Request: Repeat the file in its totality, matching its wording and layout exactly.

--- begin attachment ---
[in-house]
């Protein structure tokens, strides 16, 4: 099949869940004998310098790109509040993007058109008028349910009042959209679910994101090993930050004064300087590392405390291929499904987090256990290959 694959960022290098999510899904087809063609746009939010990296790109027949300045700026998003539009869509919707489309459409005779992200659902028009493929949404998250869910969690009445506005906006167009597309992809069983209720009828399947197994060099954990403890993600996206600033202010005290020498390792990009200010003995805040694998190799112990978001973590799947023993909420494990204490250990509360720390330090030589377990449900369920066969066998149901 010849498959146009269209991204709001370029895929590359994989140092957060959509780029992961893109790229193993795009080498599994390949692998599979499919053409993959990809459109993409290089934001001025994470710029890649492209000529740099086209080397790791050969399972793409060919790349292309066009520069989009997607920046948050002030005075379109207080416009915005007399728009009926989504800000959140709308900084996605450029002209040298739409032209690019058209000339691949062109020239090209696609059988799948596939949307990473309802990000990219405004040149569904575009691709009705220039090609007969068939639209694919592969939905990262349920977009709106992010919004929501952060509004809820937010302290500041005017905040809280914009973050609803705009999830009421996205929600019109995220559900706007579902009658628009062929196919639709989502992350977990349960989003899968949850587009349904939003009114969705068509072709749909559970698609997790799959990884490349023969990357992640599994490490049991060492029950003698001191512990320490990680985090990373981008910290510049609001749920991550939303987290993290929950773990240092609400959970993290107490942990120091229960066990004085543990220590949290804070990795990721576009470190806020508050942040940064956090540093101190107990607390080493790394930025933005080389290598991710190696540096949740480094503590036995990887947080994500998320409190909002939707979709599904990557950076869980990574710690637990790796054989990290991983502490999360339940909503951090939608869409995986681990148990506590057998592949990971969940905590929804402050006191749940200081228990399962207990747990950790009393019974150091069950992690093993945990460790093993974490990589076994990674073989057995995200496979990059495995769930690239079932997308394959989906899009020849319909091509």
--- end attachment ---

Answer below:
[in-house]
């Protein structure tokens, strides 16, 4: 099949869940004998310098790109509040993007058109008028349910009042959209679910994101090993930050004064300087590392405390291929499904987090256990290959 694959960022290098999510899904087809063609746009939010990296790109027949300045700026998003539009869509919707489309459409005779992200659902028009493929949404998250869910969690009445506005906006167009597309992809069983209720009828399947197994060099954990403890993600996206600033202010005290020498390792990009200010003995805040694998190799112990978001973590799947023993909420494990204490250990509360720390330090030589377990449900369920066969066998149901 010849498959146009269209991204709001370029895929590359994989140092957060959509780029992961893109790229193993795009080498599994390949692998599979499919053409993959990809459109993409290089934001001025994470710029890649492209000529740099086209080397790791050969399972793409060919790349292309066009520069989009997607920046948050002030005075379109207080416009915005007399728009009926989504800000959140709308900084996605450029002209040298739409032209690019058209000339691949062109020239090209696609059988799948596939949307990473309802990000990219405004040149569904575009691709009705220039090609007969068939639209694919592969939905990262349920977009709106992010919004929501952060509004809820937010302290500041005017905040809280914009973050609803705009999830009421996205929600019109995220559900706007579902009658628009062929196919639709989502992350977990349960989003899968949850587009349904939003009114969705068509072709749909559970698609997790799959990884490349023969990357992640599994490490049991060492029950003698001191512990320490990680985090990373981008910290510049609001749920991550939303987290993290929950773990240092609400959970993290107490942990120091229960066990004085543990220590949290804070990795990721576009470190806020508050942040940064956090540093101190107990607390080493790394930025933005080389290598991710190696540096949740480094503590036995990887947080994500998320409190909002939707979709599904990557950076869980990574710690637990790796054989990290991983502490999360339940909503951090939608869409995986681990148990506590057998592949990971969940905590929804402050006191749940200081228990399962207990747990950790009393019974150091069950992690093993945990460790093993974490990589076994990674073989057995995200496979990059495995769930690239079932997308394959989906899009020849319909091509």